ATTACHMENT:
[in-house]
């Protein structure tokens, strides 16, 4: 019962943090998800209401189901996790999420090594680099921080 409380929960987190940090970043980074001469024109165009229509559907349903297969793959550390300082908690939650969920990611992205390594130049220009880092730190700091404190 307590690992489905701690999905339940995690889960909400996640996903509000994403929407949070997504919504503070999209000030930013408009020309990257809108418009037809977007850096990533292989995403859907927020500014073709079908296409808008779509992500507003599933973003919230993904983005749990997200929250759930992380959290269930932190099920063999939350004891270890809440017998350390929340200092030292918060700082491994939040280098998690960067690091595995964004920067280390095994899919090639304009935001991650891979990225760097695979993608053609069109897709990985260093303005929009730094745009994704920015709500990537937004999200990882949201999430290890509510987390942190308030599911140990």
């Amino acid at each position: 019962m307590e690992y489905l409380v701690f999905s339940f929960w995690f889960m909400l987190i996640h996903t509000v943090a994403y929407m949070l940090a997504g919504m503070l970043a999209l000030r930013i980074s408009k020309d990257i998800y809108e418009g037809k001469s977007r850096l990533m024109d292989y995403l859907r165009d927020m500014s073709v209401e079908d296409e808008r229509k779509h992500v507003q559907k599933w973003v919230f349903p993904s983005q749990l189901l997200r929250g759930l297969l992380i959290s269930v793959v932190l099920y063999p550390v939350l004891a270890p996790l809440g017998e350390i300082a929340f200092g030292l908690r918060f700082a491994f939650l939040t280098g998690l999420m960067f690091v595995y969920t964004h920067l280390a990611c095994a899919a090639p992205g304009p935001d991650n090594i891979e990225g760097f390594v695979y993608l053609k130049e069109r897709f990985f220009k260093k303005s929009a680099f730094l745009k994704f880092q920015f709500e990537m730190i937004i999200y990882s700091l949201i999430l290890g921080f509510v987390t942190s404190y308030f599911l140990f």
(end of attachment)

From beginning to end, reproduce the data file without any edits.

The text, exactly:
[in-house]
């Protein structure tokens, strides 16, 4: 019962943090998800209401189901996790999420090594680099921080 409380929960987190940090970043980074001469024109165009229509559907349903297969793959550390300082908690939650969920990611992205390594130049220009880092730190700091404190 307590690992489905701690999905339940995690889960909400996640996903509000994403929407949070997504919504503070999209000030930013408009020309990257809108418009037809977007850096990533292989995403859907927020500014073709079908296409808008779509992500507003599933973003919230993904983005749990997200929250759930992380959290269930932190099920063999939350004891270890809440017998350390929340200092030292918060700082491994939040280098998690960067690091595995964004920067280390095994899919090639304009935001991650891979990225760097695979993608053609069109897709990985260093303005929009730094745009994704920015709500990537937004999200990882949201999430290890509510987390942190308030599911140990």
């Amino acid at each position: 019962m307590e690992y489905l409380v701690f999905s339940f929960w995690f889960m909400l987190i996640h996903t509000v943090a994403y929407m949070l940090a997504g919504m503070l970043a999209l000030r930013i980074s408009k020309d990257i998800y809108e418009g037809k001469s977007r850096l990533m024109d292989y995403l859907r165009d927020m500014s073709v209401e079908d296409e808008r229509k779509h992500v507003q559907k599933w973003v919230f349903p993904s983005q749990l189901l997200r929250g759930l297969l992380i959290s269930v793959v932190l099920y063999p550390v939350l004891a270890p996790l809440g017998e350390i300082a929340f200092g030292l908690r918060f700082a491994f939650l939040t280098g998690l999420m960067f690091v595995y969920t964004h920067l280390a990611c095994a899919a090639p992205g304009p935001d991650n090594i891979e990225g760097f390594v695979y993608l053609k130049e069109r897709f990985f220009k260093k303005s929009a680099f730094l745009k994704f880092q920015f709500e990537m730190i937004i999200y990882s700091l949201i999430l290890g921080f509510v987390t942190s404190y308030f599911l140990f």